I’ll make a call to action for each one of those sections in the homepage then a final, sleek design for the main call to action, which in this case would be to sign up. Here’s a prime example of what I mean:
The front page essentially encapsulates the entire site and is a starting point for users to click off to view galleries, videos and more information. Perhaps that mindset will help you out as in your homepage designs!
Have a call to action in your sidebar – Don’t forget the opportunity for a strong call to action in the sidebar! Especially if you have a site with blog posts or other pages that frequently use a sidebar. This is a great opportunity to put an extra email sign up, donation button or link to another main CTA.
Similar to the site above, one of the main call to actions for my personal site is an email sign up and while that’s front and center on my homepage, I wanted to be sure to also make it very apparent on my blog post and tutorial pages.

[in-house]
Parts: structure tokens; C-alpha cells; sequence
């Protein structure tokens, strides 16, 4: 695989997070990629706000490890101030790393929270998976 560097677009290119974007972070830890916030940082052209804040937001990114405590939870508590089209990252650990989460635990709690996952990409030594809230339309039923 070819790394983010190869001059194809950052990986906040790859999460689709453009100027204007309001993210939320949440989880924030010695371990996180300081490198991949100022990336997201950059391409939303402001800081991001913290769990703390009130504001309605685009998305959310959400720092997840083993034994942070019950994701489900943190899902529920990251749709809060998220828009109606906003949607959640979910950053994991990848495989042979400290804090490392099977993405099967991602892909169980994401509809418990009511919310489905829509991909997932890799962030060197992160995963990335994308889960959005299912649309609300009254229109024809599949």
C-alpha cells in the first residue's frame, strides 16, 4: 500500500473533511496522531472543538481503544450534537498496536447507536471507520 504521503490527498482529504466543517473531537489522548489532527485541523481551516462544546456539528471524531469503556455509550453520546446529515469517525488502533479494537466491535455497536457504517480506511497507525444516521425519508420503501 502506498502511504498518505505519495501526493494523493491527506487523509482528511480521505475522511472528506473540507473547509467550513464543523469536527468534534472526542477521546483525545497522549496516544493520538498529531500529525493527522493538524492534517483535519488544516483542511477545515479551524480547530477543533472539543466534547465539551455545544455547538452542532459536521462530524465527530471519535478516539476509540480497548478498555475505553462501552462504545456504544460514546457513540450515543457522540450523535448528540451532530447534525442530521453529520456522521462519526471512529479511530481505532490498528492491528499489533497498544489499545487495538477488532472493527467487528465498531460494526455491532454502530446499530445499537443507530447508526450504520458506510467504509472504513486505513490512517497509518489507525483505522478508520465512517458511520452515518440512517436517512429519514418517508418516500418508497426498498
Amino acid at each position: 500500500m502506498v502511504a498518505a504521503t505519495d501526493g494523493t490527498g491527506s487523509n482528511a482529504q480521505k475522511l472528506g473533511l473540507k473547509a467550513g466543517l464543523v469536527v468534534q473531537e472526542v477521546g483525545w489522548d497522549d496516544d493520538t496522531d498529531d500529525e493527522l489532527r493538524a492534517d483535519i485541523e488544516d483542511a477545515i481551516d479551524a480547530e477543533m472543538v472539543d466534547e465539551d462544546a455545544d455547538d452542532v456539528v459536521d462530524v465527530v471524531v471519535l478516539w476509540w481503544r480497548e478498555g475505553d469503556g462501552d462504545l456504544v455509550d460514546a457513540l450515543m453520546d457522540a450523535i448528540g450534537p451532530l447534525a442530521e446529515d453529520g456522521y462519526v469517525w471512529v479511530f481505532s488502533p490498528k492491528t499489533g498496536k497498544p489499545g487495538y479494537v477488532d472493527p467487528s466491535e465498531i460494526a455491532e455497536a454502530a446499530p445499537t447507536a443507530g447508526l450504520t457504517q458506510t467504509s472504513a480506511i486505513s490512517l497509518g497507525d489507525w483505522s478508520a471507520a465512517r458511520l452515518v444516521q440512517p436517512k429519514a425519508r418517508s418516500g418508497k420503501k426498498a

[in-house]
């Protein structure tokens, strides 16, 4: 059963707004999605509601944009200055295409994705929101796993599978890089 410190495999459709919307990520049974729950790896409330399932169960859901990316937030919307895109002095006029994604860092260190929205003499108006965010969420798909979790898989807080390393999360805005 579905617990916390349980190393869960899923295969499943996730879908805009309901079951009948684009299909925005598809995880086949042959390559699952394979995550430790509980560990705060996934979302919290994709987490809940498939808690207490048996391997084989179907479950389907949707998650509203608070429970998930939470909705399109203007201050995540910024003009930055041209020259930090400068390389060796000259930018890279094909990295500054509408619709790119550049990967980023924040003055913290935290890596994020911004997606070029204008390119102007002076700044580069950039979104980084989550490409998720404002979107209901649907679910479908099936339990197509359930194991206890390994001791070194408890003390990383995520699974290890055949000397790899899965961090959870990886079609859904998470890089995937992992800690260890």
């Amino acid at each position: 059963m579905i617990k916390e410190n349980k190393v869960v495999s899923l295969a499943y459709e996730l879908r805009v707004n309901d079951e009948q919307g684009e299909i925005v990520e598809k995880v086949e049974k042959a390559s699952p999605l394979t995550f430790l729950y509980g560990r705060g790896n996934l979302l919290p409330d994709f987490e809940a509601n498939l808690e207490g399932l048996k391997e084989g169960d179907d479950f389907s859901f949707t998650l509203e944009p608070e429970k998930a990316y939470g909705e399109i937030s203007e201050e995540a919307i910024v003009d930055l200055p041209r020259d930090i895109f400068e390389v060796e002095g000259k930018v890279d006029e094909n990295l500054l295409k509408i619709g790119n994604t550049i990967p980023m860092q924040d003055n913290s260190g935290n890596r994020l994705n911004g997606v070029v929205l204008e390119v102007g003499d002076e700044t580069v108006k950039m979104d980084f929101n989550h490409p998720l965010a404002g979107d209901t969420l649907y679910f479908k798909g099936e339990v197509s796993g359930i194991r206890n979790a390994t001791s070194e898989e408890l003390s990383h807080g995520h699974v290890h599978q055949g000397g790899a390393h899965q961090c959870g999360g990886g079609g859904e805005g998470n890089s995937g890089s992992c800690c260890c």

Here, I have it at the top right of each post template along with a strong visual above and below the main sign up form. So if you have pages with sidebars, remember that those areas are valuable real estate for strong call to actions! And you want to be sure and make your CTA’s noticeable and preferably at the top of the sidebar which will show up first on mobile below the main content.
Have a call to action after subpage content – Lastly, and perhaps most overlooked, is to remember to have a call to action on your normal pages! I’ve self admittedly overlooked this until recently when it was requested by a client. The example below has a strong call to action at the end of their main services pages.
When a website user views that page, they’ll take in all the information then have a chance to contact my client if interested with a nice, welcoming image to the right and CTA button on the left backed by a vibrant orange which helps that section pop off the page. Yes I know I said in a previous post that I usually put my CTA’s in the middle or right but this layout just seemed to work nicely
Series Wrap Up
Well I hope this series has helped inspire you with some good web design principles and tactics that you can apply to your web design endeavours! Let’s do a quick recap of what we went over in the entire mini series:
Preparing your Mindset
How to Learn Good Design Trends
Get Feedback and Constructive Criticism on Your Work
Follow the Rule of Thirds
Layout and Flow
Typography and Fonts
Imagery and Color